Cook County State’s Attorney Kim Foxx on Tuesday morning announced her plans to run for re-election next year in a slickly produced ad that acknowledges missteps in the Jussie Smollett case and calls out critics like President Donald Trump and the Chicago Fraternal Order of Police.
Foxx, who was first elected as top prosecutor in 2016, is already facing multiple challengers for her job following a tumultuous year in which the decision by her office to drop charges against “Empire” actor Smollett led to a monthslong public controversy and calls for her ouster.
In a two-minute ad announcing her re-election campaign, Foxx discussed that case head-on, admitting that she “didn’t handle it well.”
“I own that,” Foxx said. “I’m making changes in my office to make sure we do better. That’s what reform is about.”
I ran for Cook County State’s Attorney four years ago because we needed to change criminal justice in our county. Today, I’m officially announcing that I’m running for re-election. We’ve gotten a lot done, and we can’t go back now. pic.twitter.com/0ECV7BRJGH
— Kim Foxx (@KimFoxxforSA) November 19, 2019
Smollett was charged with 16 counts of felony disorderly conduct earlier this year after he allegedly lied to police about being the victim of a racist and homophobic attack in January. Chicago police investigated those claims and believe he orchestrated that attack on himself.
Foxx initially announced she had recused herself from the case, and in a bombshell move, her top assistant Joseph Magats dropped the charges weeks after they were filed. But Foxx later said she had not officially recused herself and has changed her reasoning for why she stepped away from the case.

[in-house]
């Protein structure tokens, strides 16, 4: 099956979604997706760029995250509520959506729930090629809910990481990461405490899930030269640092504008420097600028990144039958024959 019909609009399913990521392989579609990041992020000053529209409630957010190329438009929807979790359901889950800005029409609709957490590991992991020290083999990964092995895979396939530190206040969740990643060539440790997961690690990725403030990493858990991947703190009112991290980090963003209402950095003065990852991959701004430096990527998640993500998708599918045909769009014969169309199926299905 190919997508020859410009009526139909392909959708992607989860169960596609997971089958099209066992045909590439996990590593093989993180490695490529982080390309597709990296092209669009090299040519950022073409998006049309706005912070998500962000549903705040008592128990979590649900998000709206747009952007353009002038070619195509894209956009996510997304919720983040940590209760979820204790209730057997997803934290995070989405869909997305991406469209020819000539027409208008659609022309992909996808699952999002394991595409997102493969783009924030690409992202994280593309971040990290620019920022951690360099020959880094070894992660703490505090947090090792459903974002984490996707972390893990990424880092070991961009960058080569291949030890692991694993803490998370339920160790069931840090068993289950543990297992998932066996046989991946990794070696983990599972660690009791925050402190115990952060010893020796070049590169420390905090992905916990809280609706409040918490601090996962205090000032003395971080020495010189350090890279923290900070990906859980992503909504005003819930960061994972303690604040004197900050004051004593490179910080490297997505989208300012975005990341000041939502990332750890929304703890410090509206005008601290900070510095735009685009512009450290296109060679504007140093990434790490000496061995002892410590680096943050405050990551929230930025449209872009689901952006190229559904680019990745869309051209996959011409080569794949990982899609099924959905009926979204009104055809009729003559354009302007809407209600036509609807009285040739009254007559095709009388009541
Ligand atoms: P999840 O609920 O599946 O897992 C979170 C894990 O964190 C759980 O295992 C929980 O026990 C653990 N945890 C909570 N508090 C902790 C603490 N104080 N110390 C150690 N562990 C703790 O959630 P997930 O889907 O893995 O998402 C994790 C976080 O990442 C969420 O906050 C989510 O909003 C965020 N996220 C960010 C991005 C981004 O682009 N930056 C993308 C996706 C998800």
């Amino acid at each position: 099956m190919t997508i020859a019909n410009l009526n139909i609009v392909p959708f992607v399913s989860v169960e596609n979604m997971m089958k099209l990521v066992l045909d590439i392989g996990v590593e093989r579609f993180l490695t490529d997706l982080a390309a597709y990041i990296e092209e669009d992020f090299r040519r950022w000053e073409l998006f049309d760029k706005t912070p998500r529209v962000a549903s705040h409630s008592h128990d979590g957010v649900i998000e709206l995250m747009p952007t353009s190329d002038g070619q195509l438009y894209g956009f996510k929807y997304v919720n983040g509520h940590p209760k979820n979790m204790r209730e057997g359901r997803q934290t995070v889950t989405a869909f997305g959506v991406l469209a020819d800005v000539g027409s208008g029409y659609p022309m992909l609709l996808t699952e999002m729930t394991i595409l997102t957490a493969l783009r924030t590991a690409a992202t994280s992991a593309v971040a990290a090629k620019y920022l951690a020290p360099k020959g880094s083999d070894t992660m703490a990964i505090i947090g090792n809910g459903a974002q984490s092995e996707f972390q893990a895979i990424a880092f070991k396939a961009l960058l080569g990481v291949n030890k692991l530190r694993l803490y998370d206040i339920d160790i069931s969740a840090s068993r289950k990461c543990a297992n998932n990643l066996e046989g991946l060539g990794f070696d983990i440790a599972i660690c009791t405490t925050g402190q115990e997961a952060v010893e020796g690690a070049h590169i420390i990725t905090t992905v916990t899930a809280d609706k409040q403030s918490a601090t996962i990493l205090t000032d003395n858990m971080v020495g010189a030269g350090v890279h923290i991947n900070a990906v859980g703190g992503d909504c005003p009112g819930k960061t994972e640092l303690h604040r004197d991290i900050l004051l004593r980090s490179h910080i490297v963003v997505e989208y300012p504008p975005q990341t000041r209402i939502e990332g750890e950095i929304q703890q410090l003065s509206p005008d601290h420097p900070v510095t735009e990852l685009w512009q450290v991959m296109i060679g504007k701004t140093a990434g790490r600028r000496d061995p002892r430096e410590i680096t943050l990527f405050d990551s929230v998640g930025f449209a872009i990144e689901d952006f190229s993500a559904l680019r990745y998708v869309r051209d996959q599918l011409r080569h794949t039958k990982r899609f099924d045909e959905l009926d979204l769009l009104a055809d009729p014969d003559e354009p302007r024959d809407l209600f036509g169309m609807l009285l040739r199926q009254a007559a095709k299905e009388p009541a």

A Cook County judge later determined Foxx erred in appointing Magats to the case and has since appointed veteran litigator Dan Webb as special prosecutor to determine whether there are grounds to prosecute Smollett, and whether Foxx or anyone in her office involved in the case “engaged in improper conduct or committed any criminal offenses.”
Foxx also faces an ongoing investigation into her conduct by Cook County’s inspector general.
Among her most vocal critics during this controversy has been the FOP, the union representing Chicago police officers, which issued a vote of no confidence and publicly called for her resignation earlier this year.
Foxx said her office is constantly “under attack” by Trump, the National Rifle Association and the police union, which she said is “clinging to the old ways.”
“They’ll do anything to undercut progress,” she says in the ad, “including attacking me personally over the Jussie Smollett case.”
FOP 2nd Vice President Martin Preib responded to Foxx’s barbs in an email to WTTW News on Tuesday morning, saying that “in almost any other city, the notion of a scandal-plagued prosecutor like Kimberly Foxx running for re-election could not be seriously entertained.”
He also criticized Foxx for dropping murder charges against two men, Arturo Reyes and Gabriel Solache, who were convicted and eventually exonerated of a 1998 double murder after claiming they were beaten into confessing by retired detective Reynaldo Guevara.
“The absolute breakdown in the criminal justice system in Cook County is her own doing and has nothing to do with President Trump, the FOP, or the NRA,” Preib wrote in the email. “Lastly, if Ms. Foxx thinks being a prosecutor is a tough job, try being a Chicago Police Officer, particularly when the prosecutor is on the side of the criminals.”
Beyond the Smollett case, Foxx highlights her record over the past three years, saying prosecutions of violent crimes and gun cases have increased under her watch. She also pointed to convictions her office won in the high-profile slayings of 15-year-old Hadiya Pendleton and 9-year-old Tyshawn Lee.
Foxx ran as a criminal justice reformer in 2016. During her time in office, she’s lowered the county’s incarceration rate nearly 20% according to one report and has moved to expunge past marijuana convictions.
And already she has won backing from the Cook County Democratic Party.
“We’re on the right path to reforming criminal justice in Cook County and making the system work for everyone,” she said. “But there’s still work to do and I need your help. Join me.”